Installing a third-party software that is maintained with constantly updated data sources, consistent and ongoing staff and student training, and outsourcing cybersecurity to a third-party vendor are some of the best ways to guarantee your network is always being watched.
Recent Cybersecurity Issues in Higher Education
In March 2021, the FBI published a Flash alert highlighting an increase in education institutions and university ransomware attacks. Specifically, the FBI pointed to an increase in PYSA ransomware targeting education institutions in 12 U.S. states and the United Kingdom. Attackers were looking to leverage PYSA to exfiltrate data from higher education, K-12 schools and seminaries to use as leverage to obtain ransomware payments.
In November 2021, two community colleges, Butler County Community College in Pennsylvania and Clark Community College in Illinois, were victims of ransomware attacks. These university ransomware attacks resulted in these two colleges being temporarily shut down.
ZDNet published an article entitled “Ransomware attacks are hitting universities hard, and they are feeling the pressure.” The article highlighted Jisc’s Cyber Impact 2022 Report, which pointed to a multi-year increase in ransomware attacks targeting U.K. education institutions. This included two universities and a further education and skills (FES) provider that were hit by ransomware attacks in March 2022. These incidents were indicated to cause significant impacts.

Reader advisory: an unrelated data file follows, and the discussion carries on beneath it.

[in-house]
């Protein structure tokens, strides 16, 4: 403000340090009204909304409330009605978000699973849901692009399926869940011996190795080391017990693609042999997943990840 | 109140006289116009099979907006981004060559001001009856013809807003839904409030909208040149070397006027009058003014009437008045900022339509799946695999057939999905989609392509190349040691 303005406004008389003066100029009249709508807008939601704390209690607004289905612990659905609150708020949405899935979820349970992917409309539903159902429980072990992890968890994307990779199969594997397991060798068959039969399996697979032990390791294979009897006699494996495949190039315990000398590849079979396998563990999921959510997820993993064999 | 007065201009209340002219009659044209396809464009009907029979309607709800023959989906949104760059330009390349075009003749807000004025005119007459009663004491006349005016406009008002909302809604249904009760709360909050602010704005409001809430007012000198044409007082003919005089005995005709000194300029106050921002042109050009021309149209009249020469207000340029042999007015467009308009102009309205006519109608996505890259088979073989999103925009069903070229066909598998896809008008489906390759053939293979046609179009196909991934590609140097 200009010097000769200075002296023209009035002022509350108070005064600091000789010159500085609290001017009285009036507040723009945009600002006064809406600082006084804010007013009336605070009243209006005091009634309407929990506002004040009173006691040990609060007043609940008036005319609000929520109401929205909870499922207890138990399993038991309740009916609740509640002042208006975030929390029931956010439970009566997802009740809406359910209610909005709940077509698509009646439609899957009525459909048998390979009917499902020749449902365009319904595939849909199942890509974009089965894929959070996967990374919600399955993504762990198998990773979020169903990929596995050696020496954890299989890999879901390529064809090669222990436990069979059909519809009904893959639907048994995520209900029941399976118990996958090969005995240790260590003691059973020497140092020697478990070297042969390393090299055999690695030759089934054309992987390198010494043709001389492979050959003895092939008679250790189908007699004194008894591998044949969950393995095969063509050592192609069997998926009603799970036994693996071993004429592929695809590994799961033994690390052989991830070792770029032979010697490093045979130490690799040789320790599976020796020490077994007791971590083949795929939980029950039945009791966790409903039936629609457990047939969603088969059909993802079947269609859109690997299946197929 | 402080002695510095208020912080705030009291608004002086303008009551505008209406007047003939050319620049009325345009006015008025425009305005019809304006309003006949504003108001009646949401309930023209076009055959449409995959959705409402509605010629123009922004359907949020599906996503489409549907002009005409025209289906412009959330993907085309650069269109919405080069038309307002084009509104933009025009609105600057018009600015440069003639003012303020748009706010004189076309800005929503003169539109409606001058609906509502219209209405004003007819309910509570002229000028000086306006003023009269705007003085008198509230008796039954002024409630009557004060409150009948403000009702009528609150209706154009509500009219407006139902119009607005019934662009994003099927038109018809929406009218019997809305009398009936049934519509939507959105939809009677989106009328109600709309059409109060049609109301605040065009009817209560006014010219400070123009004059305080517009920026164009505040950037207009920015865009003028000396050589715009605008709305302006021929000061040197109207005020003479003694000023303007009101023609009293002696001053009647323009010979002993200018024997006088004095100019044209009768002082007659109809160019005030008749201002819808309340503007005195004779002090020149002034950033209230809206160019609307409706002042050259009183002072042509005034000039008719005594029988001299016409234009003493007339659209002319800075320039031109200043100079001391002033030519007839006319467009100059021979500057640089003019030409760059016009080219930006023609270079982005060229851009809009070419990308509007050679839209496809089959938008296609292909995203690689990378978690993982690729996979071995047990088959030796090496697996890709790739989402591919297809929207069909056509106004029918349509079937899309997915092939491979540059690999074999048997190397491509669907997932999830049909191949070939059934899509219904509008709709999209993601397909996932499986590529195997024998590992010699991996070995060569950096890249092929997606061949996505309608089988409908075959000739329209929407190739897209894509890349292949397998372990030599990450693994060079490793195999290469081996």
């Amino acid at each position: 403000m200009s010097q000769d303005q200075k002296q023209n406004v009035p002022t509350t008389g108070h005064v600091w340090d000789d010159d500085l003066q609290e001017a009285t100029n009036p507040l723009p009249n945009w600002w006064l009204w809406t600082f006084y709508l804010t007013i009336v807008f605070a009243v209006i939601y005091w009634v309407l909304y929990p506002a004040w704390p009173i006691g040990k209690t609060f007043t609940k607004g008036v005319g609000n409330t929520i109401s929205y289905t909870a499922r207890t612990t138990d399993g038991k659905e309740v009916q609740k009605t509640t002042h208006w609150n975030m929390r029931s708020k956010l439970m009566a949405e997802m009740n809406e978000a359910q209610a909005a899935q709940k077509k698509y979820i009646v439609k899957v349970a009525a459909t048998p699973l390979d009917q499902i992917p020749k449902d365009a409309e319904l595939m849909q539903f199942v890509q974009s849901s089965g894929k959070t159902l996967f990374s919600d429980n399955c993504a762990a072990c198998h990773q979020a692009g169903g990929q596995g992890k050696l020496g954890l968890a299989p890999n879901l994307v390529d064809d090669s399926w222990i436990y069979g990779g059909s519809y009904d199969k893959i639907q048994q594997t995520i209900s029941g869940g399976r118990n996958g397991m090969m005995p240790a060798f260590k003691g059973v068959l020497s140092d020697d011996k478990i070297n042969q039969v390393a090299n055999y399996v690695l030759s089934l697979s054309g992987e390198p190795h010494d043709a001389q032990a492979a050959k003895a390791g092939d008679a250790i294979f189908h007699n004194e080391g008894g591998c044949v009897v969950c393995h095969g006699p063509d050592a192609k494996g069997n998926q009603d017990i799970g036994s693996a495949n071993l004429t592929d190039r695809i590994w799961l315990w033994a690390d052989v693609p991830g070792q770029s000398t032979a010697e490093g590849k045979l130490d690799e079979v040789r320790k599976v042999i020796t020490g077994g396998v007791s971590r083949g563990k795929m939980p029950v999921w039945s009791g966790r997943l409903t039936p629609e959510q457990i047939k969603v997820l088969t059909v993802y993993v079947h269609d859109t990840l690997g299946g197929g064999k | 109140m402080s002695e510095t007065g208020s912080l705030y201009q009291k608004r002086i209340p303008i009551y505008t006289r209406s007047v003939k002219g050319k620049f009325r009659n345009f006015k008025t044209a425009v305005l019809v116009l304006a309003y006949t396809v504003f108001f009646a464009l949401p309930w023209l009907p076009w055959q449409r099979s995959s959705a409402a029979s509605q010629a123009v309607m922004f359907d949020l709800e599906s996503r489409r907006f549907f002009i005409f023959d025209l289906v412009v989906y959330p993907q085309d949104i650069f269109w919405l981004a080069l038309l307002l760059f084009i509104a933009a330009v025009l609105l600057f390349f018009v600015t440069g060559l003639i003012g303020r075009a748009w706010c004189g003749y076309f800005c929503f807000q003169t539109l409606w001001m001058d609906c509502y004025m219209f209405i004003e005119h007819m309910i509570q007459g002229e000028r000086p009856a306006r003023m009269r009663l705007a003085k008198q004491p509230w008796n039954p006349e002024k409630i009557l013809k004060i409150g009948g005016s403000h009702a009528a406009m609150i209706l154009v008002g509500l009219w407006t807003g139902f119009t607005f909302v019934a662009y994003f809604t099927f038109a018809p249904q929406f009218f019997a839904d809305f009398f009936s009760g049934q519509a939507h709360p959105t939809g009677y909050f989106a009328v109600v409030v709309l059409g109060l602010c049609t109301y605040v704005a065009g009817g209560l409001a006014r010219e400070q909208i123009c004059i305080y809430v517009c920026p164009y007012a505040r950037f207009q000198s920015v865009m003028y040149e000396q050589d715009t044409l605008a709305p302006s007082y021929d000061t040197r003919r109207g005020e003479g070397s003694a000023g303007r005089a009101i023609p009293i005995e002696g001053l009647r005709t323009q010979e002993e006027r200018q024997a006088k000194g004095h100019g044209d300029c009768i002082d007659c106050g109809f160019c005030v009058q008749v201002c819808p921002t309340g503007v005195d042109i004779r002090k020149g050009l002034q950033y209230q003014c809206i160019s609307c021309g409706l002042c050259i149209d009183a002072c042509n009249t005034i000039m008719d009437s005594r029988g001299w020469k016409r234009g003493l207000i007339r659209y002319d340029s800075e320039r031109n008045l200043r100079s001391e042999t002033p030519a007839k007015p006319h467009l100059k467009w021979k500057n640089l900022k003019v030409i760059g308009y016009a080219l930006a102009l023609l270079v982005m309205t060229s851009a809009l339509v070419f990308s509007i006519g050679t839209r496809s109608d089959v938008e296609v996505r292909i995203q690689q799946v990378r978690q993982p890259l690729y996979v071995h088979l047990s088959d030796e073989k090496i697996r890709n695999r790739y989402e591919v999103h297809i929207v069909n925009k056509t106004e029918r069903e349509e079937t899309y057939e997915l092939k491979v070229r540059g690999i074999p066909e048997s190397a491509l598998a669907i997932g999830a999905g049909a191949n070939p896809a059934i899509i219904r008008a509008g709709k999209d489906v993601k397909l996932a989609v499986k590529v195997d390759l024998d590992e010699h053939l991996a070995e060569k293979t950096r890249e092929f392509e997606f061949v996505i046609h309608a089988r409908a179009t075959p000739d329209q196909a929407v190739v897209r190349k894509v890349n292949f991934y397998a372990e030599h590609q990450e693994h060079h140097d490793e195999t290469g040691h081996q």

The incidents didn’t stop there, though. More university ransomware attacks and the havoc they can cause continued. Multiple news outlets reported that after 157 years in operation, Illinois-based Lincoln College would be closing down permanently on May 13th. To be fair, the college had experienced significant negative impacts from the pandemic, which resulted in significant declines in enrollments and fundraising.
However, a ransomware attack in December 2021 appears to be the “straw that broke the camel’s back.” The ransomware attack resulted in all systems required for recruitment, retention and fundraising efforts being inoperable. Systems were not fully restored until March 2022.
Successful university ransomware attacks typically result in significant disruption and costs. In most cases the impacts are temporary and institutions are able to successfully recover from attacks over time. However, in the case of Lincoln College, the ransomware attack ended up being catastrophic.
Protect Your Higher Education Institution with ThreatBlockr
It’s clear from the above that ransomware attacks continue to be a growing problem for education institutions. As a means of strengthening defenses against ransomware threats and building stronger data security in higher education, one of the key things that education institutions can do is to increase their use of cyber intelligence.
Cyber intelligence can not only act as an early warning system for ransomware and other cyber threats, but when used proactively can also help to prevent ransomware attacks from happening in the first place.
To learn more about how ThreatBlockr can help your educational institution use massive amounts of cyber intelligence from multiple sources to improve ransomware defenses, check out our ThreatBlockr Education Industry Data Sheet, our ThreatBlockr Data Sheet and Schedule a Demo.